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October 23, 2015


Welcome to the 5th and final day of the blog tour celebrating the release of my Young Adult suspense novel, PUNISHMENT SUMMER! For a chance to win a $25 Amazon gift card, take a moment to visit Book Banshee and Deal Sharing Auntie's blogs!






And now for one more peek into Nicki's world as she adapts to living in the Mendocino Forest...


After breakfast, we loaded our gear. Grandpa pulled on his stinky vest and drove us to Rattlesnake River. Queenie wedged herself against me, getting her snout as close to the open window as possible without climbing into my lap. The trip seemed faster this time, maybe because, with six visits to the river under my belt, I now recognized landmarks like Half-burnt Tree and Cracked Boulder. Grandpa parked, and while I wrestled on my hip boots, Queenie explored the riverbank. By the time I carried my fishing pole to the river’s edge, Queenie had settled in the shade a few feet from the rushing water. A sweet trill mixed with the sound of splashing the water, then a chunky gray bird winged by. Queenie lifted her head, but stayed put under the trees.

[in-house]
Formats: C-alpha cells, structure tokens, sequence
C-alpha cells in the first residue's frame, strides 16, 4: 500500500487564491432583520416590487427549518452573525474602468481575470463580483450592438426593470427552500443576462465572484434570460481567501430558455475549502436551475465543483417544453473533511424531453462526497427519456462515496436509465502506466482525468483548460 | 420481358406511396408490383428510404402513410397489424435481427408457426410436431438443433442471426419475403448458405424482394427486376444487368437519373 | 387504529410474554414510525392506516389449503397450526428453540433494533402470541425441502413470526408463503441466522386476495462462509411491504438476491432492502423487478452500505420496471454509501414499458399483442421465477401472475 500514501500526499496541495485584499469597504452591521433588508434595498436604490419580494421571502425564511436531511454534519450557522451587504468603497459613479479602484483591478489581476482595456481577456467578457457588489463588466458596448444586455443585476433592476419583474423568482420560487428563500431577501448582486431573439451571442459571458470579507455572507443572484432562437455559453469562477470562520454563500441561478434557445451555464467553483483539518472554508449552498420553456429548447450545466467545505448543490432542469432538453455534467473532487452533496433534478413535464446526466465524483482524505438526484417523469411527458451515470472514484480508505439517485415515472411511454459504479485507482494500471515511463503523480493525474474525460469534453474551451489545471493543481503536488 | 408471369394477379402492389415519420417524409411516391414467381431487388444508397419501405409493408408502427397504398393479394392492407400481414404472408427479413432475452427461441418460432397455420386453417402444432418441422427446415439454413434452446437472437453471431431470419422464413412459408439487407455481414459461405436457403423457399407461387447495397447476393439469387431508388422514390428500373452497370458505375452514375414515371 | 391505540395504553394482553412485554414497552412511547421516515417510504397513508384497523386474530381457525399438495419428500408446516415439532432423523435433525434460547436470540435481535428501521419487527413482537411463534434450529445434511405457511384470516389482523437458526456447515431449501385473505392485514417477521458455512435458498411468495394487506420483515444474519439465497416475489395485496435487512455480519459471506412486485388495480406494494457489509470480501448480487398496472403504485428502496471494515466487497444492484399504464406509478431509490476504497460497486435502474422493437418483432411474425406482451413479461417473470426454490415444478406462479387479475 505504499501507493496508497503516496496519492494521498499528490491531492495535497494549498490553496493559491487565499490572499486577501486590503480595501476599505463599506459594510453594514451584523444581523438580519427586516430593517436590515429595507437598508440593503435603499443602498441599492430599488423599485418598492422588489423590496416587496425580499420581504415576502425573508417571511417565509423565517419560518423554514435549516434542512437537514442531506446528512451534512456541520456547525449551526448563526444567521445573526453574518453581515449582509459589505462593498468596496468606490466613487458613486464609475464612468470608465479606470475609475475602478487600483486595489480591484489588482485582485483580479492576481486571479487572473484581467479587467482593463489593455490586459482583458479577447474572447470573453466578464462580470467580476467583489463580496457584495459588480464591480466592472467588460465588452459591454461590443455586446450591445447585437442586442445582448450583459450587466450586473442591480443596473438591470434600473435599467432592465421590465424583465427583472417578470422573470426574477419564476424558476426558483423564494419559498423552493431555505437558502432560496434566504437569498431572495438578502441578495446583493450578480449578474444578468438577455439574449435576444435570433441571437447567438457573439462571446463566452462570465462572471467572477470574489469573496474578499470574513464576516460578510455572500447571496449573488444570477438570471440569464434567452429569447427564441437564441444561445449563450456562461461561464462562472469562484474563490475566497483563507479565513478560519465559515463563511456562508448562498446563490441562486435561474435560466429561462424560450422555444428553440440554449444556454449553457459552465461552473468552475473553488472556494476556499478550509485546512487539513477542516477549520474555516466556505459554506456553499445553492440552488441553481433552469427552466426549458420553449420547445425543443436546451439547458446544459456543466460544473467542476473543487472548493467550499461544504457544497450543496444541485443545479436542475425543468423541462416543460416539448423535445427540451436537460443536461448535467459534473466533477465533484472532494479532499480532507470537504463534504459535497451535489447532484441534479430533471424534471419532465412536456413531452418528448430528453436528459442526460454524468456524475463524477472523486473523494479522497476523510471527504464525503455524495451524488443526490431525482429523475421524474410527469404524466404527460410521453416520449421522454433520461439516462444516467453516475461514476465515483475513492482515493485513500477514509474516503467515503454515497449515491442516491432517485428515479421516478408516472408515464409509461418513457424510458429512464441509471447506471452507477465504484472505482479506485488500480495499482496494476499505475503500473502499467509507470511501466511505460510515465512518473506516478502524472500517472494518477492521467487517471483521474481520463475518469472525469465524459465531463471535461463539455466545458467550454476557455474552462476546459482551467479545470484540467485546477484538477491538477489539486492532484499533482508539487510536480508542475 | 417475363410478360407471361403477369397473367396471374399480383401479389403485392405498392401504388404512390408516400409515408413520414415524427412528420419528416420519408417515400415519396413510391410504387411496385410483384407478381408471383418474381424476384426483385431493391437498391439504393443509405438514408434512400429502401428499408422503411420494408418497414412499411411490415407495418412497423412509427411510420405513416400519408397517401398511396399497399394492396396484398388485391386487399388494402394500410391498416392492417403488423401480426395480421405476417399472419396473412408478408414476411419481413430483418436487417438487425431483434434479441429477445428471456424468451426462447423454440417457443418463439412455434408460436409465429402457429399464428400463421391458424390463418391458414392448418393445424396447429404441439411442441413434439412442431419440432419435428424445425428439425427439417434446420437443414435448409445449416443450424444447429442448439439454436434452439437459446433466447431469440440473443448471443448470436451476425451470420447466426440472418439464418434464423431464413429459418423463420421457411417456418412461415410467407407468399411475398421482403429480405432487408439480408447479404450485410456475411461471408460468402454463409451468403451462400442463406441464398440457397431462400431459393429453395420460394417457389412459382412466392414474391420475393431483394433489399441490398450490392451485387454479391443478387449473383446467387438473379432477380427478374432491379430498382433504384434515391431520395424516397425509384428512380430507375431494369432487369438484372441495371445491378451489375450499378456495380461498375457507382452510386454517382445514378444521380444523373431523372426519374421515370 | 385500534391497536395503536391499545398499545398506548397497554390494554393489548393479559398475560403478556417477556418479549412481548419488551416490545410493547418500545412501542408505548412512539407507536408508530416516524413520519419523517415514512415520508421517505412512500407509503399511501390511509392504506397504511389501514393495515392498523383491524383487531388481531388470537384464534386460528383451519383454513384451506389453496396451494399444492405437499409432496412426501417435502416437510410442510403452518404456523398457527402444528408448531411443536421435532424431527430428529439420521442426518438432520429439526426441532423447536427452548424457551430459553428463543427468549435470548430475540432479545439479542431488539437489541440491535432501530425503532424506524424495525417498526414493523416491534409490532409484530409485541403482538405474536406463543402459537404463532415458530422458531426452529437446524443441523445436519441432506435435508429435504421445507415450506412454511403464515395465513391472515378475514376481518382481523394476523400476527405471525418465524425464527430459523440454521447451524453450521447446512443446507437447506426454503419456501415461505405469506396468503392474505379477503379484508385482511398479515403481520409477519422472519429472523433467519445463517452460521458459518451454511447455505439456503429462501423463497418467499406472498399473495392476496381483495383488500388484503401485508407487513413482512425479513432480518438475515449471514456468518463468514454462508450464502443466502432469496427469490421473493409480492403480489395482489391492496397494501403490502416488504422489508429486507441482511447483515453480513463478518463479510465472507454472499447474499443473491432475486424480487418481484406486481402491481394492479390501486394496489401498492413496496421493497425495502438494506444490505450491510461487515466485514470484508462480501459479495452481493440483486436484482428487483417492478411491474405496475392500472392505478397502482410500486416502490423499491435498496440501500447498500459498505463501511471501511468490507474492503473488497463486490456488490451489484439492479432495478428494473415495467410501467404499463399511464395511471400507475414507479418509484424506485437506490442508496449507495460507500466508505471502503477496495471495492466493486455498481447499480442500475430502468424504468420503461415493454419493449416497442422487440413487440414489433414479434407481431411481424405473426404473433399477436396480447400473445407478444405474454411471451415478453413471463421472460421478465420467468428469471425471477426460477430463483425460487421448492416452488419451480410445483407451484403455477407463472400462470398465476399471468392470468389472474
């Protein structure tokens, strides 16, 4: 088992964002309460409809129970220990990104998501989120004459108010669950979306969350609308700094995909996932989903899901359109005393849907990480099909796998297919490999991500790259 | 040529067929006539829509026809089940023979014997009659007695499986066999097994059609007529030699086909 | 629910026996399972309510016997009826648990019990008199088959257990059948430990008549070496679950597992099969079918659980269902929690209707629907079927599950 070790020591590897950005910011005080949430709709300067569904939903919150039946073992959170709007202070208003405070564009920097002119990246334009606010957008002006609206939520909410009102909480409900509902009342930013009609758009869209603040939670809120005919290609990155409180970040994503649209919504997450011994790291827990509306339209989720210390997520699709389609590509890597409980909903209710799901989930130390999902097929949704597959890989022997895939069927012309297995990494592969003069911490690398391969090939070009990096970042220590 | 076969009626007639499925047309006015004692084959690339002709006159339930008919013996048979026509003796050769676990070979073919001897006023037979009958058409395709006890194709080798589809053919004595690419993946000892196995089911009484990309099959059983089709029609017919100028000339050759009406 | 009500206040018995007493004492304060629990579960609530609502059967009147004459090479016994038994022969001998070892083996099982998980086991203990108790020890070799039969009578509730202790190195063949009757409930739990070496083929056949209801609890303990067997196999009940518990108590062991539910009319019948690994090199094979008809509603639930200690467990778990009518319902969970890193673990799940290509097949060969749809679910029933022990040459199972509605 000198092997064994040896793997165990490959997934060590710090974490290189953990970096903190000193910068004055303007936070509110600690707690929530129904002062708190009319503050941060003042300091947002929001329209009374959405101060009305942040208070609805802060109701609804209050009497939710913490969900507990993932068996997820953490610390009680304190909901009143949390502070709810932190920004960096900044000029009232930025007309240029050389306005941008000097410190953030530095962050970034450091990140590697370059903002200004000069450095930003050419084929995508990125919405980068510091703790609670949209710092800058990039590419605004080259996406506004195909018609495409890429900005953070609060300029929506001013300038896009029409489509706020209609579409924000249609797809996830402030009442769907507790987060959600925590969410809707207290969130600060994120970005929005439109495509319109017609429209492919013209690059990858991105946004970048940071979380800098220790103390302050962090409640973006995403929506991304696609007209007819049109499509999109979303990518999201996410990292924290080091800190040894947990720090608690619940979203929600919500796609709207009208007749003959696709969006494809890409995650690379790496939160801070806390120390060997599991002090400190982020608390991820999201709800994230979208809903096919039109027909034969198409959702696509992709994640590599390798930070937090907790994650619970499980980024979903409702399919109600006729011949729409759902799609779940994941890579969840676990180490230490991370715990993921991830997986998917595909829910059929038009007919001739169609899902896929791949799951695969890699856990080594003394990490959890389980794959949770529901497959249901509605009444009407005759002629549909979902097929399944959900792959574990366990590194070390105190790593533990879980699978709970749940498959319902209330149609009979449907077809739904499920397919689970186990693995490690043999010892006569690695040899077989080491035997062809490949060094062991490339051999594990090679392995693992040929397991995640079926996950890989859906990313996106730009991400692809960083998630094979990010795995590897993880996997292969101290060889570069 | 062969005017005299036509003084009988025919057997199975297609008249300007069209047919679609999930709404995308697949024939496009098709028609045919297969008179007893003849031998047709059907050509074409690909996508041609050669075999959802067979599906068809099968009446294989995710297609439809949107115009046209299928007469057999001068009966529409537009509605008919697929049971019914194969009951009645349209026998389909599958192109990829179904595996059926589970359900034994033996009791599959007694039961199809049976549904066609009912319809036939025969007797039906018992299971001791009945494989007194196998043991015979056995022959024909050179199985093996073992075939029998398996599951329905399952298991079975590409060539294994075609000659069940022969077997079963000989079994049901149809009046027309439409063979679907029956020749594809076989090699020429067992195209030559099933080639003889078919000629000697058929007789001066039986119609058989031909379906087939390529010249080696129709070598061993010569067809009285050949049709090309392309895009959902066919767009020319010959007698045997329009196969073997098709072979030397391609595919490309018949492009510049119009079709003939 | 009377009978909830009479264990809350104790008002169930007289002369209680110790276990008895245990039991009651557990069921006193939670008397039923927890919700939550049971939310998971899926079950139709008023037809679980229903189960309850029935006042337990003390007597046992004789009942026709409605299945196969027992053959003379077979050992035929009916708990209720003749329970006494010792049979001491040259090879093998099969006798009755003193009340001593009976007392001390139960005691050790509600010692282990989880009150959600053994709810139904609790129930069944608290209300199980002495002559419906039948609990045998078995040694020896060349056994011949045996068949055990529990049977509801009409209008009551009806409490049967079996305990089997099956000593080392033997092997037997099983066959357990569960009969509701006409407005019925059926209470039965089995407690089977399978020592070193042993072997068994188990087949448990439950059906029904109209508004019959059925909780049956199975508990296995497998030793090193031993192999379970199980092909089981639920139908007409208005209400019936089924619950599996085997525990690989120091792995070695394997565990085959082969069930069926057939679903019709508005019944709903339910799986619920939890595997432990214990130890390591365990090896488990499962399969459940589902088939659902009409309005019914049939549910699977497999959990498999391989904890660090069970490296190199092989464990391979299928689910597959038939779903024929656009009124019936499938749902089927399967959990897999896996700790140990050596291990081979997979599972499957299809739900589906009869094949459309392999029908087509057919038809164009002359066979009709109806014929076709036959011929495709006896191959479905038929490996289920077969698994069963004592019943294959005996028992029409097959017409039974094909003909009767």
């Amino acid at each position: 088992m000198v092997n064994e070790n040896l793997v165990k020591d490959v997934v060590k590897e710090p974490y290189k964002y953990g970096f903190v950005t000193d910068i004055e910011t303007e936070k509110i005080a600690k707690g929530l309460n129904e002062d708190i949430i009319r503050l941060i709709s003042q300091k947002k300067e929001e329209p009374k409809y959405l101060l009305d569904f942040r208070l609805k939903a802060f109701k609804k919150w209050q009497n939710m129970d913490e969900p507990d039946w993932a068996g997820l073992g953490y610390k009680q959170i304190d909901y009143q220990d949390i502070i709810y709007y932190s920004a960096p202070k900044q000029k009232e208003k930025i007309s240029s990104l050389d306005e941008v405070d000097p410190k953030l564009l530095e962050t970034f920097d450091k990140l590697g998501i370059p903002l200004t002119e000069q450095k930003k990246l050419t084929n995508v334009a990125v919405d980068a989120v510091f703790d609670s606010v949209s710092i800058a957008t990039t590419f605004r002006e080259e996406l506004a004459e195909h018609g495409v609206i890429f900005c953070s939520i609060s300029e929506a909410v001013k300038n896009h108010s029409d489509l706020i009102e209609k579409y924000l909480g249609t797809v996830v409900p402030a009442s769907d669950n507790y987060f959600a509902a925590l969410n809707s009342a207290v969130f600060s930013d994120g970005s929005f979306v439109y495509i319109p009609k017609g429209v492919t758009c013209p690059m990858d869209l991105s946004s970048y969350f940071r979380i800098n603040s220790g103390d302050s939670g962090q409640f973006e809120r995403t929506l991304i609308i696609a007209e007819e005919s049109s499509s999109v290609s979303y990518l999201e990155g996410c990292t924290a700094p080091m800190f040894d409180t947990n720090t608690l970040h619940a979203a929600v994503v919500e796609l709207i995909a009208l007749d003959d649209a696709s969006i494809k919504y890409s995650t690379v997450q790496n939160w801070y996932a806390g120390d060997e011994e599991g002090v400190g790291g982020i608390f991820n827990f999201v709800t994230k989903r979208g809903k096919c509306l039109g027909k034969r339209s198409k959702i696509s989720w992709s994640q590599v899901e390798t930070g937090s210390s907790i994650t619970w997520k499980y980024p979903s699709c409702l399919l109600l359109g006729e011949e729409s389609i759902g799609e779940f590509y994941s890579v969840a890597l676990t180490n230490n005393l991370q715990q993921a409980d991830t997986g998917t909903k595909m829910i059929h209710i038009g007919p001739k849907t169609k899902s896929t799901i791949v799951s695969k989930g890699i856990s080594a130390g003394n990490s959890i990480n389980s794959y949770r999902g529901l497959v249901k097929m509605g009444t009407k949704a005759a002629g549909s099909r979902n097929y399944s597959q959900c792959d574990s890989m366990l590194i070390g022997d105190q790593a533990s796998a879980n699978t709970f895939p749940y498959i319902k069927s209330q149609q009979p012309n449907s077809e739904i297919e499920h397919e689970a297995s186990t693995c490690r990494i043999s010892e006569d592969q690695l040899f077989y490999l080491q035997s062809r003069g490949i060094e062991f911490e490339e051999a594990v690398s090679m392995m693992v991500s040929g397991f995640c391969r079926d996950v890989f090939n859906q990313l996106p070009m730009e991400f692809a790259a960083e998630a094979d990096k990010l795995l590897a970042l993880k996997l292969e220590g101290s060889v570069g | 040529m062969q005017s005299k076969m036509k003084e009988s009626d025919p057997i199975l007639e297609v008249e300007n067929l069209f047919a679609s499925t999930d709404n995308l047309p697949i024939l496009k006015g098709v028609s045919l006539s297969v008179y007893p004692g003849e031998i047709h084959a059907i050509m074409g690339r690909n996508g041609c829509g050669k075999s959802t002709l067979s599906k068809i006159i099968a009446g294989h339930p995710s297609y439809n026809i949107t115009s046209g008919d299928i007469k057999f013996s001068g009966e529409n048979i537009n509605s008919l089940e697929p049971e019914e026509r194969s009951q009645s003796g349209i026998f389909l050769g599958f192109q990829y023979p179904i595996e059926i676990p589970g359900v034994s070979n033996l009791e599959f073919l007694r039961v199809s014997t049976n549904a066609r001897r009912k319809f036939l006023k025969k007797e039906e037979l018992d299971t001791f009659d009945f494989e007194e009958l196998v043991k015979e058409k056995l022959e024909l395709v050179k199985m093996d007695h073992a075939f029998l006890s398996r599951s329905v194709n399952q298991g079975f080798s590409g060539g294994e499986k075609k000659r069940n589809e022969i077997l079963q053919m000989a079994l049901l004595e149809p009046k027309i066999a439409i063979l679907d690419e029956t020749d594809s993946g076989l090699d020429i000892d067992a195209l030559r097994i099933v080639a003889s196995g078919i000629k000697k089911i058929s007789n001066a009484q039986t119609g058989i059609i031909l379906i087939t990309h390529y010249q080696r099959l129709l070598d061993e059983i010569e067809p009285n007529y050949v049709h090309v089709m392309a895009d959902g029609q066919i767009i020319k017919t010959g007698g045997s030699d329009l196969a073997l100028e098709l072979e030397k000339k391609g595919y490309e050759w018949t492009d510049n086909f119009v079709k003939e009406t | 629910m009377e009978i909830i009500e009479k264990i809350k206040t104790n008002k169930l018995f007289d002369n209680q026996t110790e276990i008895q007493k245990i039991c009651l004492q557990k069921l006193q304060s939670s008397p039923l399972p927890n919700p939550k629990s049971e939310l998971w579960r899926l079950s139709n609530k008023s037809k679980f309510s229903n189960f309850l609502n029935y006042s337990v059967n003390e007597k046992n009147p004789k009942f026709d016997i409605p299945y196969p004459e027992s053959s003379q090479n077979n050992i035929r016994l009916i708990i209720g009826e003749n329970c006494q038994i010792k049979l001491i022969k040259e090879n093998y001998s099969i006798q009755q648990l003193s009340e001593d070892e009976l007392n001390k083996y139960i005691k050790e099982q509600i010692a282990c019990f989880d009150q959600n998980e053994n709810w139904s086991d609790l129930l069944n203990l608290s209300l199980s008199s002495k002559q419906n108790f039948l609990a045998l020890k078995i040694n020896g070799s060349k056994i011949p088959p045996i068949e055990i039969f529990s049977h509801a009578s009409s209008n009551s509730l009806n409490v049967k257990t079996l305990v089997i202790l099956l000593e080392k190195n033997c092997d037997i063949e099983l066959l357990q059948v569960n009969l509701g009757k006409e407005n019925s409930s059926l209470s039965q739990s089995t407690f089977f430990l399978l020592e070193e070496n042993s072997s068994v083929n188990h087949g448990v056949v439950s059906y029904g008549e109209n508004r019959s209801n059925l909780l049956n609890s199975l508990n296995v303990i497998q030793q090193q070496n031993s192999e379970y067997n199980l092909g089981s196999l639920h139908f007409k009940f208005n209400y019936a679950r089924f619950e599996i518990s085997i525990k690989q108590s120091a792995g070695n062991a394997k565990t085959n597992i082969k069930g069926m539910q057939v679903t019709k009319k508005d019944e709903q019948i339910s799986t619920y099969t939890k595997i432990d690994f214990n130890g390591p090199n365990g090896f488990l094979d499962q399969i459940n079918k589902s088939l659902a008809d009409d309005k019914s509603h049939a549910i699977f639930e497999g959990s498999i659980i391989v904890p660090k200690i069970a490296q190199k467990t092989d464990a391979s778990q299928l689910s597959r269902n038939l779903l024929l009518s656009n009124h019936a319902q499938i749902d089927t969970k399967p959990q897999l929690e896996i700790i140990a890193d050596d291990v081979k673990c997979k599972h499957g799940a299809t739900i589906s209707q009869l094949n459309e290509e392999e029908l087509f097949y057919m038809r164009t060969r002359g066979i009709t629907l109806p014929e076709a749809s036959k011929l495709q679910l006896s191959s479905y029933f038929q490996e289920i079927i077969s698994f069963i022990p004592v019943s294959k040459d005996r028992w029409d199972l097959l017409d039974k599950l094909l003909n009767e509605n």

Walking into the river wearing boots felt worlds better than trying it barefoot. The lug soles gave decent traction and, without the icy current burning my skin, I managed to wade thigh-deep. Down river from Grandpa, I positioned my feet the way he’d taught me, my right foot back, braced against the muddy river bottom and started casting. With each try, the fly landed closer to my target.


“Looking good. You’re no longer thrashing around like a badger in a bag.”


I smiled then faced the water again. My next cast flew true, landing upriver, dead center. As soon as the fly began traveling with the current, a fish struck. Remembering Grandpa’s lesson, I raised the rod tip. The fish ran, taking up the excess line. Between his runs, I reeled him closer. 


“Keep the tension steady.”


“Right.” The fish gave a strong pull and danced to the left. I lifted the tip of the rod higher and let him run. If I tried to muscle him in, the line would likely snap – a lesson I learned the hard way the week before. After a ten-minute battle, I got him in my net and hoisted the speckled trout from the river.


“Caught yourself a beaut.”


Warmth spread through my chest. “He’s heavy, too.” The fish would feed us for several days. I waded back to shore and opened Grandpa’s creel. “Holy frijole.”


Grandpa turned. “Something wrong?”


“No. I caught one before you.” I closed the creel.

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